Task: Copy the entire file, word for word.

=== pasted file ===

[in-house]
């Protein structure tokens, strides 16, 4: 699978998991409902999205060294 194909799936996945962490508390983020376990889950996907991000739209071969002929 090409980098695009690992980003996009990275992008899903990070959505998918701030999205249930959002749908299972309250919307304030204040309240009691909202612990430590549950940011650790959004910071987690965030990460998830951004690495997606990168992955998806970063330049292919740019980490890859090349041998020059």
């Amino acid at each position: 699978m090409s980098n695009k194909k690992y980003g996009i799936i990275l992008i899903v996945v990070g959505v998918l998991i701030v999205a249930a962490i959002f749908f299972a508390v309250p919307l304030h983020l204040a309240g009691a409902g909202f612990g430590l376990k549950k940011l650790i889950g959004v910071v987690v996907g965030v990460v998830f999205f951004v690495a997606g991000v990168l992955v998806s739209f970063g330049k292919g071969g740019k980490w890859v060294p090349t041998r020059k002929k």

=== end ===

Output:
[in-house]
């Protein structure tokens, strides 16, 4: 699978998991409902999205060294 194909799936996945962490508390983020376990889950996907991000739209071969002929 090409980098695009690992980003996009990275992008899903990070959505998918701030999205249930959002749908299972309250919307304030204040309240009691909202612990430590549950940011650790959004910071987690965030990460998830951004690495997606990168992955998806970063330049292919740019980490890859090349041998020059």
């Amino acid at each position: 699978m090409s980098n695009k194909k690992y980003g996009i799936i990275l992008i899903v996945v990070g959505v998918l998991i701030v999205a249930a962490i959002f749908f299972a508390v309250p919307l304030h983020l204040a309240g009691a409902g909202f612990g430590l376990k549950k940011l650790i889950g959004v910071v987690v996907g965030v990460v998830f999205f951004v690495a997606g991000v990168l992955v998806s739209f970063g330049k292919g071969g740019k980490w890859v060294p090349t041998r020059k002929k």